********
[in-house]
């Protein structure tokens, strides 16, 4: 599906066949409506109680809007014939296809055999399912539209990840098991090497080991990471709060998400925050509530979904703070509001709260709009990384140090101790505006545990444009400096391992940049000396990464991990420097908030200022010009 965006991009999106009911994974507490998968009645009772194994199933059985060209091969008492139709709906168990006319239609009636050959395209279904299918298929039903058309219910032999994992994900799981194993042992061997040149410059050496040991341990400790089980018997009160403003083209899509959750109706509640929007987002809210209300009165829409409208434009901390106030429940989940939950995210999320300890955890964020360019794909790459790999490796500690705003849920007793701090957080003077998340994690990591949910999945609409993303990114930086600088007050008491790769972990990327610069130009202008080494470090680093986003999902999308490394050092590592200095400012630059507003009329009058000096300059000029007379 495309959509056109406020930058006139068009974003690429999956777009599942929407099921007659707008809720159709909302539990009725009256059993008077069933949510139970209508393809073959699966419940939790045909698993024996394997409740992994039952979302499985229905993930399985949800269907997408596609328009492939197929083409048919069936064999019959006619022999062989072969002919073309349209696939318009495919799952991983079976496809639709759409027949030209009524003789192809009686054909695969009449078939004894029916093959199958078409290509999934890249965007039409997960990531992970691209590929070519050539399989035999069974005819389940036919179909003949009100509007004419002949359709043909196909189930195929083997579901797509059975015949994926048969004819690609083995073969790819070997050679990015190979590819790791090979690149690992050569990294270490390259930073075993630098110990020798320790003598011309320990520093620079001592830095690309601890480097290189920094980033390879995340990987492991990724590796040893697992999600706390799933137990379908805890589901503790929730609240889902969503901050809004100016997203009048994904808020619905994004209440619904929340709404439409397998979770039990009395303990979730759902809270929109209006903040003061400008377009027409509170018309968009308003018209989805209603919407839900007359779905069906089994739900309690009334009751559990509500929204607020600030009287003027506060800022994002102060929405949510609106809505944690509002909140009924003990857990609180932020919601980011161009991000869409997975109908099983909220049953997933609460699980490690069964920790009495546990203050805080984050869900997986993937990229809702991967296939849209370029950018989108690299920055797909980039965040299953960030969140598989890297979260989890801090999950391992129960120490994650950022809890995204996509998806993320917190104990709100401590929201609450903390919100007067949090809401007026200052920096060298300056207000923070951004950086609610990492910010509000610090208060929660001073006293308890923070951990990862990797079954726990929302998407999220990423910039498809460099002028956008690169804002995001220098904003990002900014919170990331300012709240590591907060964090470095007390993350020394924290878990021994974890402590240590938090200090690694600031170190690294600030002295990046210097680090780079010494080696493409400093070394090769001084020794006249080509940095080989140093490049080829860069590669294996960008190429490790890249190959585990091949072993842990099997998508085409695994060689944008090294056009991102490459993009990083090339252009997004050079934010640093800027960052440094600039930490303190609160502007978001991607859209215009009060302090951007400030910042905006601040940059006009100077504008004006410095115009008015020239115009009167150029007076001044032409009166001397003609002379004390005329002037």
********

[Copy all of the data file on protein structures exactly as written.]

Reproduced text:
[in-house]
């Protein structure tokens, strides 16, 4: 599906066949409506109680809007014939296809055999399912539209990840098991090497080991990471709060998400925050509530979904703070509001709260709009990384140090101790505006545990444009400096391992940049000396990464991990420097908030200022010009 965006991009999106009911994974507490998968009645009772194994199933059985060209091969008492139709709906168990006319239609009636050959395209279904299918298929039903058309219910032999994992994900799981194993042992061997040149410059050496040991341990400790089980018997009160403003083209899509959750109706509640929007987002809210209300009165829409409208434009901390106030429940989940939950995210999320300890955890964020360019794909790459790999490796500690705003849920007793701090957080003077998340994690990591949910999945609409993303990114930086600088007050008491790769972990990327610069130009202008080494470090680093986003999902999308490394050092590592200095400012630059507003009329009058000096300059000029007379 495309959509056109406020930058006139068009974003690429999956777009599942929407099921007659707008809720159709909302539990009725009256059993008077069933949510139970209508393809073959699966419940939790045909698993024996394997409740992994039952979302499985229905993930399985949800269907997408596609328009492939197929083409048919069936064999019959006619022999062989072969002919073309349209696939318009495919799952991983079976496809639709759409027949030209009524003789192809009686054909695969009449078939004894029916093959199958078409290509999934890249965007039409997960990531992970691209590929070519050539399989035999069974005819389940036919179909003949009100509007004419002949359709043909196909189930195929083997579901797509059975015949994926048969004819690609083995073969790819070997050679990015190979590819790791090979690149690992050569990294270490390259930073075993630098110990020798320790003598011309320990520093620079001592830095690309601890480097290189920094980033390879995340990987492991990724590796040893697992999600706390799933137990379908805890589901503790929730609240889902969503901050809004100016997203009048994904808020619905994004209440619904929340709404439409397998979770039990009395303990979730759902809270929109209006903040003061400008377009027409509170018309968009308003018209989805209603919407839900007359779905069906089994739900309690009334009751559990509500929204607020600030009287003027506060800022994002102060929405949510609106809505944690509002909140009924003990857990609180932020919601980011161009991000869409997975109908099983909220049953997933609460699980490690069964920790009495546990203050805080984050869900997986993937990229809702991967296939849209370029950018989108690299920055797909980039965040299953960030969140598989890297979260989890801090999950391992129960120490994650950022809890995204996509998806993320917190104990709100401590929201609450903390919100007067949090809401007026200052920096060298300056207000923070951004950086609610990492910010509000610090208060929660001073006293308890923070951990990862990797079954726990929302998407999220990423910039498809460099002028956008690169804002995001220098904003990002900014919170990331300012709240590591907060964090470095007390993350020394924290878990021994974890402590240590938090200090690694600031170190690294600030002295990046210097680090780079010494080696493409400093070394090769001084020794006249080509940095080989140093490049080829860069590669294996960008190429490790890249190959585990091949072993842990099997998508085409695994060689944008090294056009991102490459993009990083090339252009997004050079934010640093800027960052440094600039930490303190609160502007978001991607859209215009009060302090951007400030910042905006601040940059006009100077504008004006410095115009008015020239115009009167150029007076001044032409009166001397003609002379004390005329002037």